This may well be a reason so many preachers also preach topical sermons. It caters to the flicker generation. Distracted. Unable to focus. Not willing to think long and hard. So, develop a catchy sermon series, give each sermon very “life-applicable” and/or “relevant” titles, do some quick Googling of your own, jot down some pithy thoughts from others on the topic, add a few Bible references from a Concordance, and then communicate the topical truth on Sunday from a stage without a pulpit and while holding a few notes folded in a Bible, or maybe just hold an i-pad. And call it a sermon. In truth, it’s more like an extemporaneous Ted Talk.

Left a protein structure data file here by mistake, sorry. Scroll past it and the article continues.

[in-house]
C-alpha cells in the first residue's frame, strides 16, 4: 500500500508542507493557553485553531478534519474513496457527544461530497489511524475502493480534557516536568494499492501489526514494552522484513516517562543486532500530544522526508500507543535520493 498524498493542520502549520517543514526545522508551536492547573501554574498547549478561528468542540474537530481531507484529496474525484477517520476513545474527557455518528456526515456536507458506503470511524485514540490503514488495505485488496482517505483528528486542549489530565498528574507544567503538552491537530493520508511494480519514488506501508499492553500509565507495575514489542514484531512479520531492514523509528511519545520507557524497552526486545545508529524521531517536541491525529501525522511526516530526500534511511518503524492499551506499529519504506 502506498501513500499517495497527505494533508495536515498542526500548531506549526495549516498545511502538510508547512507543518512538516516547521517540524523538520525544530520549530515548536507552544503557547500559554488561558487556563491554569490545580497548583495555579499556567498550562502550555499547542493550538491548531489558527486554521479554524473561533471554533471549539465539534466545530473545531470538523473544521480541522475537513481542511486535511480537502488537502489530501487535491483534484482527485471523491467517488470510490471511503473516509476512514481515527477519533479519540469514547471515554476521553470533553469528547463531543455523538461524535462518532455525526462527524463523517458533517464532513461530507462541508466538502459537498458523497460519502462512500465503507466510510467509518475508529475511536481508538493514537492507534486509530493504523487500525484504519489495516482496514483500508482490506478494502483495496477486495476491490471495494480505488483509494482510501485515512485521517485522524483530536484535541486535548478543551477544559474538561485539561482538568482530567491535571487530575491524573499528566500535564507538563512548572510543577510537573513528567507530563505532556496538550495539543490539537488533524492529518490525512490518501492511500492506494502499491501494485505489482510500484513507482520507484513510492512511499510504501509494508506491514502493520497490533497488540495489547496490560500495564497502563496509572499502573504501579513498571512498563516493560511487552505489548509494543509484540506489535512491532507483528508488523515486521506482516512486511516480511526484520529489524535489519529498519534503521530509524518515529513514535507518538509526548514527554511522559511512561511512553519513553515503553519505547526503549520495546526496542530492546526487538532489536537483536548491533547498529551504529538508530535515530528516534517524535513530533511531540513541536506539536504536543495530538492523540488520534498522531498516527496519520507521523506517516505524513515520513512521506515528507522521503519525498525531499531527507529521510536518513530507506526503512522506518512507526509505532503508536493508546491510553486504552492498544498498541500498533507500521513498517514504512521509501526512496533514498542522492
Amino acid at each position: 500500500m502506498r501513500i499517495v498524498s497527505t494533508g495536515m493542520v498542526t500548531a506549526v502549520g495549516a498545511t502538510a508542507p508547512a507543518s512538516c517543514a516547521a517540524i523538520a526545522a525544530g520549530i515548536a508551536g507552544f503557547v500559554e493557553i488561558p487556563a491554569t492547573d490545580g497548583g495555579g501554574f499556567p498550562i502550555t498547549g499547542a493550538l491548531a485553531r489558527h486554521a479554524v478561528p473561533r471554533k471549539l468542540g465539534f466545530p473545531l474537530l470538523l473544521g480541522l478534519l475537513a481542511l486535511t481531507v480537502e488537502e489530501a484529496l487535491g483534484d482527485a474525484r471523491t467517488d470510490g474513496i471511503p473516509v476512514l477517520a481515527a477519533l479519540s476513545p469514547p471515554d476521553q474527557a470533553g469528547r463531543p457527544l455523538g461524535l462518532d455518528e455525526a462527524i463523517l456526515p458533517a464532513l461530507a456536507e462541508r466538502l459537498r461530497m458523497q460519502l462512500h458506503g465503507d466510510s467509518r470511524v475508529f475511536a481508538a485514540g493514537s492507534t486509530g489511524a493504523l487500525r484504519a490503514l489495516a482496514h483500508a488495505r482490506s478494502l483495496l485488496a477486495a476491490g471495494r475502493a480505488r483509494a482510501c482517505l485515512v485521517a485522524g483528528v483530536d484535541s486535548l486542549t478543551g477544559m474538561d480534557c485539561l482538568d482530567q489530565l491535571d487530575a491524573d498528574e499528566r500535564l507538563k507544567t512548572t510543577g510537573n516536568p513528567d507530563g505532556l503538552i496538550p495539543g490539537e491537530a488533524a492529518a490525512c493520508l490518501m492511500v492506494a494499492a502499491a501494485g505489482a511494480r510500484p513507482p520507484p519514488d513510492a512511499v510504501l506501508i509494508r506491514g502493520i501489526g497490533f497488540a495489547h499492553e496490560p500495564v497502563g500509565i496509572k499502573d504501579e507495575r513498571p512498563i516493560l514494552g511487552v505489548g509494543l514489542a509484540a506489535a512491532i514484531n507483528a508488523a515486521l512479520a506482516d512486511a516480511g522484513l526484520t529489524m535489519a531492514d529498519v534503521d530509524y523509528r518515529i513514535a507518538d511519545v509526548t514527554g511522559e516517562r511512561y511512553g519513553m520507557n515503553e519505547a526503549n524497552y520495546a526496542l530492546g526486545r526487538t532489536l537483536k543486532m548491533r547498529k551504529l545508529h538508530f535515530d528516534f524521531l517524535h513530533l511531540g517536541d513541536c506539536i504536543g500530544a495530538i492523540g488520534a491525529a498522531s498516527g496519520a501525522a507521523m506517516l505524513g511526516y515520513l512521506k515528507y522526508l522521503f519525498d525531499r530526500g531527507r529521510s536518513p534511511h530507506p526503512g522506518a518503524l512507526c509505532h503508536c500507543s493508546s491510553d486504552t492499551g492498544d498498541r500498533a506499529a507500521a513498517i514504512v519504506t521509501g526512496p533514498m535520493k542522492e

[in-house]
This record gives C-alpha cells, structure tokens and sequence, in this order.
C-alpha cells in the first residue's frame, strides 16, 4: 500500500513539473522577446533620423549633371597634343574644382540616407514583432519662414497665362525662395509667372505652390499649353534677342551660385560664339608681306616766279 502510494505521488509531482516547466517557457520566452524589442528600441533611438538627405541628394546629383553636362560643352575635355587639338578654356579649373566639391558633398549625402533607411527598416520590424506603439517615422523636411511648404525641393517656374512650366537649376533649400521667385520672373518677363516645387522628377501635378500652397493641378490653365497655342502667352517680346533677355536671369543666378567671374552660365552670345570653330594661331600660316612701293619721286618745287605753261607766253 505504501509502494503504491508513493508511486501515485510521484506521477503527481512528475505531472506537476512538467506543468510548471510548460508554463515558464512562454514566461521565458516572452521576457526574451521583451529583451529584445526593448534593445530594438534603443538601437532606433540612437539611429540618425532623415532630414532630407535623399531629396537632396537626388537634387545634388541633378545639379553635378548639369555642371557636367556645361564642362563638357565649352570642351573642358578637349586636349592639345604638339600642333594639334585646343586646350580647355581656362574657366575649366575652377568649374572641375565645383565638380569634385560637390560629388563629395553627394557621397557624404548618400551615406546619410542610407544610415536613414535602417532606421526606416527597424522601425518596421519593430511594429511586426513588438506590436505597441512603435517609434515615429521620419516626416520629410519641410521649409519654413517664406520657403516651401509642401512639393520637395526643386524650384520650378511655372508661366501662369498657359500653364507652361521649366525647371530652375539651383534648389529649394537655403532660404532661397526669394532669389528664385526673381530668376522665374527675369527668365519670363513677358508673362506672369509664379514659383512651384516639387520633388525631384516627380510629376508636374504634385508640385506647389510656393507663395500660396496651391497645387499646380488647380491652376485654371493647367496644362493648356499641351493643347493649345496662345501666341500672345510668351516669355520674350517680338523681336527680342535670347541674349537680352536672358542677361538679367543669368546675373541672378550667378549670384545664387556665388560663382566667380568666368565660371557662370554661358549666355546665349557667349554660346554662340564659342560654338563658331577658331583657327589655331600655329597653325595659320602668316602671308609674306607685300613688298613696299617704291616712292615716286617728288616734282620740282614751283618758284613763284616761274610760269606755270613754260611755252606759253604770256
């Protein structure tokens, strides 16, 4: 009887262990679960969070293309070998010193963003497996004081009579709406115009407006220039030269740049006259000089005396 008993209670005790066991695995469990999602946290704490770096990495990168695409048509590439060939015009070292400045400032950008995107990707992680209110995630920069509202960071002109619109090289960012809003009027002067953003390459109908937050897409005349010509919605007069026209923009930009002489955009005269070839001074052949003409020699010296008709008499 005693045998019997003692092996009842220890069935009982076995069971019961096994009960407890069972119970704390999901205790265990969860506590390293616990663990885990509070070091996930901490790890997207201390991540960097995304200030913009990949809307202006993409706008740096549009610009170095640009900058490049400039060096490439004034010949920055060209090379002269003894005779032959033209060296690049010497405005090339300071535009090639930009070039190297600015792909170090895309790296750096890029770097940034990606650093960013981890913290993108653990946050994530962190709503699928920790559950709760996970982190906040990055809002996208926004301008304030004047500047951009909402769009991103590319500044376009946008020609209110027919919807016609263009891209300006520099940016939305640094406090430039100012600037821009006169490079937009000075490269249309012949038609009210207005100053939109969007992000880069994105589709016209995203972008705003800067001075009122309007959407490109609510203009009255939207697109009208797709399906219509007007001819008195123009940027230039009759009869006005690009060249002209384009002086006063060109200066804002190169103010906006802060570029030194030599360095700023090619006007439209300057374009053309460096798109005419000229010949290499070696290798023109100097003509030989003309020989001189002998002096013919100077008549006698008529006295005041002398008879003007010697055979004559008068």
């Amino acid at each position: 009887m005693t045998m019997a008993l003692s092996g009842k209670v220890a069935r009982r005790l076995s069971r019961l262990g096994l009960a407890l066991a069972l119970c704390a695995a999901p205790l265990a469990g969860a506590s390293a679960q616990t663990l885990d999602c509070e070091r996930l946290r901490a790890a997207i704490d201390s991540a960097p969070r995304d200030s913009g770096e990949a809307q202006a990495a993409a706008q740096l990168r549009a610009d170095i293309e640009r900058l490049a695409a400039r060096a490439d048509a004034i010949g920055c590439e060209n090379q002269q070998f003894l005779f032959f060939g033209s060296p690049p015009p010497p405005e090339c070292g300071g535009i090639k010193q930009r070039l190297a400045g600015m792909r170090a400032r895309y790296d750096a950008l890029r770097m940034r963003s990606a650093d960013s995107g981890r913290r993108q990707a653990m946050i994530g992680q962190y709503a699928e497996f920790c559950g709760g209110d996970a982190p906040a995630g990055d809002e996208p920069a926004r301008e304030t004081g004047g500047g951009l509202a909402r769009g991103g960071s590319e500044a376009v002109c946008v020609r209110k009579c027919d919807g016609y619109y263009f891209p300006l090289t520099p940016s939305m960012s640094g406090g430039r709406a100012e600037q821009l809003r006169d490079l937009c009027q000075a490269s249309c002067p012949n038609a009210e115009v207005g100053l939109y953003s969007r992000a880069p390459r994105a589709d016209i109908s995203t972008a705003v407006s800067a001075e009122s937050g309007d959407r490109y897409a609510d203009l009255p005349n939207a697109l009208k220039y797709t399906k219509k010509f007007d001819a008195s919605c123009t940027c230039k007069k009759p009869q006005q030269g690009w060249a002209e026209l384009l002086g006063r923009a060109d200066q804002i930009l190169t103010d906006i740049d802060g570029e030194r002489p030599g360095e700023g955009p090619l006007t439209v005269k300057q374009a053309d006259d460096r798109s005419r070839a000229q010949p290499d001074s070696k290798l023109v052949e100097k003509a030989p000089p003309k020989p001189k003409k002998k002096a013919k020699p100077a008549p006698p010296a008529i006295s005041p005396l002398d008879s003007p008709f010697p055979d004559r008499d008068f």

God help us! Dear Christians, we’ve got to do better. We’ve got to teach our children to do better. God’s Word is too rich for us to merely scratch at the surface. We need to minimize things that we know are enslaving us to a life of always moving quickly to the next best thing, hi-jacking our minds, and destroying our capacity to live a Christ-like Psalm 1 life. I mean, who among us, if we examine our daily schedules, could really say, “And on His Law he meditates day and night”? 

Are our phones helping us here? Are we really growing more spiritual depth by hours and hours on YouTube, or Tumblr, or Instagram? Is our evangelistic prowess really helped by Facebook? Is our sense of genuine Christian fellowship that self-sacrificially walks with one another come hell or high water actually putting down deeper roots by several hours a day on social media? Sure, I know there are great blogs and sermons to be viewed out there. But again, what percentage of our screen time is genuinely helping us become, by God’s grace, more biblically obedient believers?